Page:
These gamers saved our hobby. Did everyone who plays an FPS become a gun owners? No. Did everyone who became an gun owner because of Call of Field Duty become an ardent supporter of the 2nd Amendment? No. But every time someone buys a gun because “It was in a game I like” we smash another nail into the coffin of gun control.

Remington was a major sponsor of the new Call of Duty: Ghosts game. Trijicon has sponsored Battlefield games. The industry understands that gamers are absolutely current and future consumers of guns and firearms products. It’s high time the rest of us got on board and realized that video games aren’t the future of the gun culture – they’re right now. And we owe our continued existence in part to an influx of new blood that came from these games.

12 thoughts on “Video games saved the gun culture”

  1. It’s especially important because it is bringing in people from more urban and suburban demographics – people who previously were falling out of gun culture because they didn’t grow up plinking in their backyard.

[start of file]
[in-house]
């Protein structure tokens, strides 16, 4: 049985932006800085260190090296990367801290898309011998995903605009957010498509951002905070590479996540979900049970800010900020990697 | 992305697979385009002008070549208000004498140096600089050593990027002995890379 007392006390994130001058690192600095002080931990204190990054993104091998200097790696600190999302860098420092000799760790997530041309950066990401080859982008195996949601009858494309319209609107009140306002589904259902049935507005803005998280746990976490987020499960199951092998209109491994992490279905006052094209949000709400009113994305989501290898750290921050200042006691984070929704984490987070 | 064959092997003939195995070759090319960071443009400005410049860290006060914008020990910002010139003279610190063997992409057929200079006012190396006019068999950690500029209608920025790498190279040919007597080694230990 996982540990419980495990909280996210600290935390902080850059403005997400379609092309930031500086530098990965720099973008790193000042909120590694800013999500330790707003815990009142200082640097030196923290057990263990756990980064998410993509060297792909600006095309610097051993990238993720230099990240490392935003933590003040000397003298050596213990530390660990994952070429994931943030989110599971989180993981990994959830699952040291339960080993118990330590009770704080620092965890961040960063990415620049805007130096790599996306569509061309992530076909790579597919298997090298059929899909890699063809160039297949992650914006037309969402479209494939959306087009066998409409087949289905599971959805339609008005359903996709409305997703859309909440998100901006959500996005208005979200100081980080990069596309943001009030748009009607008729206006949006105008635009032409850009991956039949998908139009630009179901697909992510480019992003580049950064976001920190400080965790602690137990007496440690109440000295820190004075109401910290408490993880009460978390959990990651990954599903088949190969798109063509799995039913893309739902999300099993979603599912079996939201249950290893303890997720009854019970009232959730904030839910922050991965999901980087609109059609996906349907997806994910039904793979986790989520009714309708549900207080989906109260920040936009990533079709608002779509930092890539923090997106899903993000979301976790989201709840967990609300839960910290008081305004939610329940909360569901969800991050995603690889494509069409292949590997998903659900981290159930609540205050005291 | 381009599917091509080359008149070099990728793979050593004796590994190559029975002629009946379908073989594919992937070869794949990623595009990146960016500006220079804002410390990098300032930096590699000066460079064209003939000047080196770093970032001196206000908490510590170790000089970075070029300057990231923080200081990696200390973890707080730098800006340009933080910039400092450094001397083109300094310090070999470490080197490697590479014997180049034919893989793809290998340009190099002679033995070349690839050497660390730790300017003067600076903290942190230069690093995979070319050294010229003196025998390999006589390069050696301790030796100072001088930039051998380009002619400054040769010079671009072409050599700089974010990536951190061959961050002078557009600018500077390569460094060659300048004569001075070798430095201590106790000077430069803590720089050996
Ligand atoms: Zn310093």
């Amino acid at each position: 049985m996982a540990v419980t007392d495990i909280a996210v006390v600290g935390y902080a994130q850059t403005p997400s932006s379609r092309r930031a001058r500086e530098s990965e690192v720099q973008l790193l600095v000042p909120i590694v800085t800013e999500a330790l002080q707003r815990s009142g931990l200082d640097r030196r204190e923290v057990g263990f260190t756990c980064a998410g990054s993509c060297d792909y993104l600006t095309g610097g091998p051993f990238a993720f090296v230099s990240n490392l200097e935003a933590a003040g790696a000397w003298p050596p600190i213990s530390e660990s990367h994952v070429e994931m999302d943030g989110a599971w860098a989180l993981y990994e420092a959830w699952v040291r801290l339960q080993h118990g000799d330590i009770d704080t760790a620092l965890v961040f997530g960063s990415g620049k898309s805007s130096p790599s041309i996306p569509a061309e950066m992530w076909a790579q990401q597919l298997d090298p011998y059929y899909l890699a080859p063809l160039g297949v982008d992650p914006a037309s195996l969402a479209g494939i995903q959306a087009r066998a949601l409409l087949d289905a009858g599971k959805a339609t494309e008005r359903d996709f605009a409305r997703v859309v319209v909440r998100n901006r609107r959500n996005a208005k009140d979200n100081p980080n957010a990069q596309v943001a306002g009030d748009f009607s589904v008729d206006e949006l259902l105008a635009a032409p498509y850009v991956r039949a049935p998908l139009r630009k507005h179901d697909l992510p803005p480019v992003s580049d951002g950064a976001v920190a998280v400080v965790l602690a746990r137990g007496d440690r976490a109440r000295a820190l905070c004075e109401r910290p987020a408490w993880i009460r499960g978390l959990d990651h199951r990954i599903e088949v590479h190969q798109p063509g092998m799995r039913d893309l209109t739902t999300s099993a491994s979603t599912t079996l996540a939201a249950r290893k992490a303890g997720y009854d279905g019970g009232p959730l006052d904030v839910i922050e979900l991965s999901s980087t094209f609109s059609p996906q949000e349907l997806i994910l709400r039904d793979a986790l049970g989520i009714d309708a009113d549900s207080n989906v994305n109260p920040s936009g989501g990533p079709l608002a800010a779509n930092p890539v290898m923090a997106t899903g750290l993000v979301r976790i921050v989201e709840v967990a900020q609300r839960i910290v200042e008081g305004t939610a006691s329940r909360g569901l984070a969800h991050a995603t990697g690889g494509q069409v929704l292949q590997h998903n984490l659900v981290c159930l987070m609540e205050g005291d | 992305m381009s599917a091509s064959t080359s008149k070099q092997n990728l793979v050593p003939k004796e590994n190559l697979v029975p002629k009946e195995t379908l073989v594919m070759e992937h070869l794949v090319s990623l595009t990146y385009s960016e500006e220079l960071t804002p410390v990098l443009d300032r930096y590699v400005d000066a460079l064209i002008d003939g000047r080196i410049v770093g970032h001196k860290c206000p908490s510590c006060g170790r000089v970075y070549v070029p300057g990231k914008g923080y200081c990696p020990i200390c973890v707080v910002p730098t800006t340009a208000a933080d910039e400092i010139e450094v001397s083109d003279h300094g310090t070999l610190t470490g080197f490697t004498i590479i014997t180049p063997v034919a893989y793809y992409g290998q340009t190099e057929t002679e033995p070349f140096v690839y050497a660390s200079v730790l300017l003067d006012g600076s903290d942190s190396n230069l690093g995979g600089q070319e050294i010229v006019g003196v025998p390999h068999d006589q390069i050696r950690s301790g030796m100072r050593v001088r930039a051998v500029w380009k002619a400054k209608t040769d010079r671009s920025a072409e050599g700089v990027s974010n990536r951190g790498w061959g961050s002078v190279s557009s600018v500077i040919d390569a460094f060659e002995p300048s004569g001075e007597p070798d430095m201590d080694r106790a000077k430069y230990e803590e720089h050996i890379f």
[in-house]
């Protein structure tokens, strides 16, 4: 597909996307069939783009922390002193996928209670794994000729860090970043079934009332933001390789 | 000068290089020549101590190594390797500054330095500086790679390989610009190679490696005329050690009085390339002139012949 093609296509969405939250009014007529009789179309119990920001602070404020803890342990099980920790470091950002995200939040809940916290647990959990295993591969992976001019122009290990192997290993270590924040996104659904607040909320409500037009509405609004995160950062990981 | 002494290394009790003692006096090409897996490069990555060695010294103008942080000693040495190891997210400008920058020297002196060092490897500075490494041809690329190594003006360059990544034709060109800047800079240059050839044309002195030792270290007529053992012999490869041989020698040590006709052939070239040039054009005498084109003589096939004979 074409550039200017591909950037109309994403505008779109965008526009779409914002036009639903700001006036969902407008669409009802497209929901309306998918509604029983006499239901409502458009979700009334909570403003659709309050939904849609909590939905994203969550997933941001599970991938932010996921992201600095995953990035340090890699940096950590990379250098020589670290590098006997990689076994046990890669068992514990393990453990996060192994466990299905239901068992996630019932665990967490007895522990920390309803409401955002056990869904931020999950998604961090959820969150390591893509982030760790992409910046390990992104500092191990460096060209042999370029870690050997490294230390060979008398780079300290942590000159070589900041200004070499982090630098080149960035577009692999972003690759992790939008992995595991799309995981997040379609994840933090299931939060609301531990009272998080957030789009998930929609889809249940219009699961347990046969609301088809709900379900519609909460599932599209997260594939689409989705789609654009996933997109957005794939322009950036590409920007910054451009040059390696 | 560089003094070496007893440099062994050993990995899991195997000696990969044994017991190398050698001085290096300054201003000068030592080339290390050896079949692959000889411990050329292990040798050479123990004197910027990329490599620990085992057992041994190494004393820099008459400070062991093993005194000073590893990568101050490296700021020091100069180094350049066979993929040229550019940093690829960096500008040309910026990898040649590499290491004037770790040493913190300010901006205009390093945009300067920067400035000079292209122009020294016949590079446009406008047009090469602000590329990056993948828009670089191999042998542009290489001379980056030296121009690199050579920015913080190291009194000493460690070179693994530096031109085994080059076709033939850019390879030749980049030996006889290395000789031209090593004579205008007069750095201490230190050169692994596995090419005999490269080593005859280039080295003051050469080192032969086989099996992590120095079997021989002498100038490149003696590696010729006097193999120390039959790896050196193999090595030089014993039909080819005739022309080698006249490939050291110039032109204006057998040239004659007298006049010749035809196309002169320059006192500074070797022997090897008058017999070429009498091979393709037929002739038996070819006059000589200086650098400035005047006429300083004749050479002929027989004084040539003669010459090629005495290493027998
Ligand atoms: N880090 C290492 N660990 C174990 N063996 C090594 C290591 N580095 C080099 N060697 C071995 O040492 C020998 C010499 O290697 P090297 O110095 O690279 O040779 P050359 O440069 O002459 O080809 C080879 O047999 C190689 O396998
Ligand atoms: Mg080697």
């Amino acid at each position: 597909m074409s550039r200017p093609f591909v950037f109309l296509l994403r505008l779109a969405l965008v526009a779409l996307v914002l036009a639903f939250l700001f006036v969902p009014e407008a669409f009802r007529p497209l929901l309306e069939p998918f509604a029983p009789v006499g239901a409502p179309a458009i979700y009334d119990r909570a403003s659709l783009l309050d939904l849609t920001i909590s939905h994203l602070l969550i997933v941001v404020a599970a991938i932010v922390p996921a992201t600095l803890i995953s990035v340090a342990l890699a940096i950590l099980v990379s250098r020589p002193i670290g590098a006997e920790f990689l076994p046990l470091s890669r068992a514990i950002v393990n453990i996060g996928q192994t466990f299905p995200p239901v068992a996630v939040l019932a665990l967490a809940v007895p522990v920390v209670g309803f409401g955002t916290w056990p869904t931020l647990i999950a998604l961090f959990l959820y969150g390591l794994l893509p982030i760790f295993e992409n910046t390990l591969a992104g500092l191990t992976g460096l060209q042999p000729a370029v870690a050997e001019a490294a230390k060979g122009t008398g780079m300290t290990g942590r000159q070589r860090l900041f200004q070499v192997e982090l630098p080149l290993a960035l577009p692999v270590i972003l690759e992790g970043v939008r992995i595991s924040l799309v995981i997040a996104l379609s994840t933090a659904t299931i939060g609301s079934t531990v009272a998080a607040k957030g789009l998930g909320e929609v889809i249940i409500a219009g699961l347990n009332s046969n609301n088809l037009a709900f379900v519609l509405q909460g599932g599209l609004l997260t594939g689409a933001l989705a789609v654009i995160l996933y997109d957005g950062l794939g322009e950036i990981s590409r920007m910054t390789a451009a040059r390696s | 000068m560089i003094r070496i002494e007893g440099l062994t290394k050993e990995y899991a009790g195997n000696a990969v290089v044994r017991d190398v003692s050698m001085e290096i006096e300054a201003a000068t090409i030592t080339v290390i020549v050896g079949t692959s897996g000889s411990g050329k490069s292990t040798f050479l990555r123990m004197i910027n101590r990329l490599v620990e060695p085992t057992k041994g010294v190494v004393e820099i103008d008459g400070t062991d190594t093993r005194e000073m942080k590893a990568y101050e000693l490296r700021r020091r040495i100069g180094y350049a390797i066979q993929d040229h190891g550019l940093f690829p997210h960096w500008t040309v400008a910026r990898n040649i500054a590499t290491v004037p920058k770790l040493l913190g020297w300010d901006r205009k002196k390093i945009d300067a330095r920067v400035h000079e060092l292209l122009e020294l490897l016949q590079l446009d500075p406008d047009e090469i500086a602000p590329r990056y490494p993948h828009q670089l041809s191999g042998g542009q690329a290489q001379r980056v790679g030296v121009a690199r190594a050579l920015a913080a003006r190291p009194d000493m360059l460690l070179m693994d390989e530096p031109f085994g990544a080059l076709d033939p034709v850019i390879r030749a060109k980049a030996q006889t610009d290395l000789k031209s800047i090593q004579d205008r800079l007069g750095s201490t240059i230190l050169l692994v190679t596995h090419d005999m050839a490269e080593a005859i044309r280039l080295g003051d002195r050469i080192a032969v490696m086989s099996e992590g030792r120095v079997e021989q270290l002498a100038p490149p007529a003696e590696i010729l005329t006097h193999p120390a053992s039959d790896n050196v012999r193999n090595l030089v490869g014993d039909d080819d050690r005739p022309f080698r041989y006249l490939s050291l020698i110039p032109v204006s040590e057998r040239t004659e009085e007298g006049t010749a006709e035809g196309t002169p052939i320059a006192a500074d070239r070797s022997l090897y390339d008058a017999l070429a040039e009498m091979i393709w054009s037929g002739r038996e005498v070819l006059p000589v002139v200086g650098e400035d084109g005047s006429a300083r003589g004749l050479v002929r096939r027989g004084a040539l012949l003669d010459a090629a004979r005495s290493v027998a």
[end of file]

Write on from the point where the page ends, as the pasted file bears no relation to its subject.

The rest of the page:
2. I used to sadden me to hear gunnies besmirch the “Counter-Strike Kiddies” (yeah, I’m old-school gamer) when a newbie bought a Sig or Glock or AK or M-Forgery ’cause it was in the game they played. Pretty damned short sighted if you asked me. If someone bought a purple AR because it matched their My Little Pony collection, hell, I’m all for it, I’m gonna keep my eye on him, but I’m all for it.

  3. Gotta find a way to keep guns relevant. I’d say that Remington being a sponsor of these games was a wise decision. As I recall, Larry Vickers and Daniel Defense were brought on as consultants for other FPS games. Funny thing, the anti gunners are starting to catch on and cry foul.
    Makes me smile inside 😀